This is a big book about a big man, Pierre Berton.
Known to every Canadian who read a newspaper or watched TV over the last 50 years, Berton was one of the leaders who brought Canada out of the shadow of the U. K. and U.S. and helped shape our own history and identity.
He did it as a writer on Macleans and The Toronto Star, and on TV on the long-running Front Page Challenge. He published a string of best-selling books such as The Klondike, The Last Spike, The Comfortable Pew. Berton was born in Whitehorse, eventually went south to the University of British Columbia where he wrote for the college paper, and then settled in to the publishing world of Toronto. He was a devoted, if flamboyant, family man, with six children. They lived in Kleinburg, outside Toronto but Berton spent most of his time flying and speaking all over Canada, defending what he thought best for the country.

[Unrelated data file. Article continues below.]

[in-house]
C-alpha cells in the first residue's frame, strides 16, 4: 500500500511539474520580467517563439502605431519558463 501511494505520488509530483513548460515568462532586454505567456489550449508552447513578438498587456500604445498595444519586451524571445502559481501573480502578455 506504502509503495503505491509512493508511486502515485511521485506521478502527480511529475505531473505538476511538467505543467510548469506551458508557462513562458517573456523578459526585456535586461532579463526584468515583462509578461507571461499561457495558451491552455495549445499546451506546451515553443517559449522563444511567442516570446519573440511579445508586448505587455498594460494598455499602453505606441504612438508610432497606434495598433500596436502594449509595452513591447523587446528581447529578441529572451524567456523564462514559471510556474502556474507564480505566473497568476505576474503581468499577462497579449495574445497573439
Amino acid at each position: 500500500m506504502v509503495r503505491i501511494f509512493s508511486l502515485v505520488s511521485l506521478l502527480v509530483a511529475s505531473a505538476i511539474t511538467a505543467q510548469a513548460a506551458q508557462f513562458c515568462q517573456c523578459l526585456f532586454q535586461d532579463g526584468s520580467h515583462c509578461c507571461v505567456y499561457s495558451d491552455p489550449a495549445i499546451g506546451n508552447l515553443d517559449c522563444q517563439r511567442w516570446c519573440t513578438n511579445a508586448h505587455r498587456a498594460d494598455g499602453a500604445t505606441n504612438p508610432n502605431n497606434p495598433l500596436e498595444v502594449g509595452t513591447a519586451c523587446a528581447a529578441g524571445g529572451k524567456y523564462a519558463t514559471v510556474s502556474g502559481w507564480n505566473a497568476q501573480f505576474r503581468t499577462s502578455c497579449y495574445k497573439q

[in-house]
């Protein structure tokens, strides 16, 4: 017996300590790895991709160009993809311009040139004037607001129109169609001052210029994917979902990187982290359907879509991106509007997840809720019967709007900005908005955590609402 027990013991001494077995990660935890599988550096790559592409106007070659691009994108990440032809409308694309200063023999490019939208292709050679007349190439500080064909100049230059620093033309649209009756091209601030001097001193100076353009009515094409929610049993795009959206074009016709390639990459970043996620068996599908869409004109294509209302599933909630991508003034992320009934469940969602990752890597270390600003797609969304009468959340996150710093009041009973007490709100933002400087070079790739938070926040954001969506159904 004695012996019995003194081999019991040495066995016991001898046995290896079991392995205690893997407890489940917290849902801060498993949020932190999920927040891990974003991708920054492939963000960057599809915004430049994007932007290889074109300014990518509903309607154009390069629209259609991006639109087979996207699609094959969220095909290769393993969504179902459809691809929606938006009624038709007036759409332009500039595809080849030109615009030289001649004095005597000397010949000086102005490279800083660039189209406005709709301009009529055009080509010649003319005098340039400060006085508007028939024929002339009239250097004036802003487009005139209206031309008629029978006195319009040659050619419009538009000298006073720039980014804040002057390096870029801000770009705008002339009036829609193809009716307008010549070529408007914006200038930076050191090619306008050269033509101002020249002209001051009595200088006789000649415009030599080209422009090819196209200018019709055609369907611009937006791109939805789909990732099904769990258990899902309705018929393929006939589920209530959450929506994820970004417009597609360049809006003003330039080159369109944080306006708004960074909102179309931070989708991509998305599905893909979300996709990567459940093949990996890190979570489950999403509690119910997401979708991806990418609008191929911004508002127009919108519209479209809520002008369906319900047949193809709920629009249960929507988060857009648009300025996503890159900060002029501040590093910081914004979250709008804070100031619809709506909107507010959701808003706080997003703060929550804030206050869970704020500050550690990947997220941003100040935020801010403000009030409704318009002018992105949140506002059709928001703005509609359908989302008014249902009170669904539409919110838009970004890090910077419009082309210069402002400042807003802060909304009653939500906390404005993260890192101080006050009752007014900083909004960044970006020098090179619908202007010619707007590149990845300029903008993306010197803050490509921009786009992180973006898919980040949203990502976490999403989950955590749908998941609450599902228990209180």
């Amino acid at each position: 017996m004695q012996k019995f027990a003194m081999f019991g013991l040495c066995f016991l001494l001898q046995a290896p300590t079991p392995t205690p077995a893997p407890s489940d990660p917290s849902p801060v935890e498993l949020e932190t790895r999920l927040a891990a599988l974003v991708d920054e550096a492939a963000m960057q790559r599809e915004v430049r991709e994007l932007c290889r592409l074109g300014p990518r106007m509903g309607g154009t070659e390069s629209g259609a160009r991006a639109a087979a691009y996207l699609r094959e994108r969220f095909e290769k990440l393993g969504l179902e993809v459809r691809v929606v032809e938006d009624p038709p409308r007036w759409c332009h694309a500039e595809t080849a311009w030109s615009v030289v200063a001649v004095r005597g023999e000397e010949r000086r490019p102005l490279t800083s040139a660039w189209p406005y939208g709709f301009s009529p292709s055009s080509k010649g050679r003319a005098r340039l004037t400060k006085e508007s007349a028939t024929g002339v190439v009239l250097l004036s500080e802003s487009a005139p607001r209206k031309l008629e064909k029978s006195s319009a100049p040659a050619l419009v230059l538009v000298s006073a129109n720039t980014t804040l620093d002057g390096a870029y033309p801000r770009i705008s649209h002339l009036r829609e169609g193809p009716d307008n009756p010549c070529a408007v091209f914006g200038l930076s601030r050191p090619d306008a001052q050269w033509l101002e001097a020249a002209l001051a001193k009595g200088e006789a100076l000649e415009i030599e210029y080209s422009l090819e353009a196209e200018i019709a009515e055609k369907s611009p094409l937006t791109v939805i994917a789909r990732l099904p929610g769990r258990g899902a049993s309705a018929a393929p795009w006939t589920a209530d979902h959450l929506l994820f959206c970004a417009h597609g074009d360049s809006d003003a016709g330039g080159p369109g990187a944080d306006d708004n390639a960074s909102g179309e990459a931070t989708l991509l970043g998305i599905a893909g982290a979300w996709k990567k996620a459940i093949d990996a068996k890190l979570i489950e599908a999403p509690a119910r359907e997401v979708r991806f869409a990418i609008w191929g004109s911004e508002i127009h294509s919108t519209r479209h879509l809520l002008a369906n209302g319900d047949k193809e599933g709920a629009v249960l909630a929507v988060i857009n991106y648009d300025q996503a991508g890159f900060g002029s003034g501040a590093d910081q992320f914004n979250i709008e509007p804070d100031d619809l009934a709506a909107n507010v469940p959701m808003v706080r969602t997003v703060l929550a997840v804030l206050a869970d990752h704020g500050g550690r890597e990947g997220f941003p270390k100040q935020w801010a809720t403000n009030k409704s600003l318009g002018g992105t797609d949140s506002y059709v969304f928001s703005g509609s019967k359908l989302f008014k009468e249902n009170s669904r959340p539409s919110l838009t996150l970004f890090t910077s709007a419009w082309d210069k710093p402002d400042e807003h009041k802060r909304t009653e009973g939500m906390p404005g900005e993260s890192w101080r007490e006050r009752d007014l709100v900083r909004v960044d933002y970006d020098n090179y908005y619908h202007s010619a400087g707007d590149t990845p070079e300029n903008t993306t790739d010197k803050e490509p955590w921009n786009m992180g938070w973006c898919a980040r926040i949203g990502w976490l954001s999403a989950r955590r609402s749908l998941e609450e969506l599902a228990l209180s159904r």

A. Brian McKillop is Chair of the Department of History at Carleton University. Like his earlier prize-winning The Spinster and the Prophet, this book gives a thorough and dazzling picture of the times Berton lived in, as well as a sensitive portrait of Berton himself. It is a fine combination of history and biography.
Book Review by Anne McDougall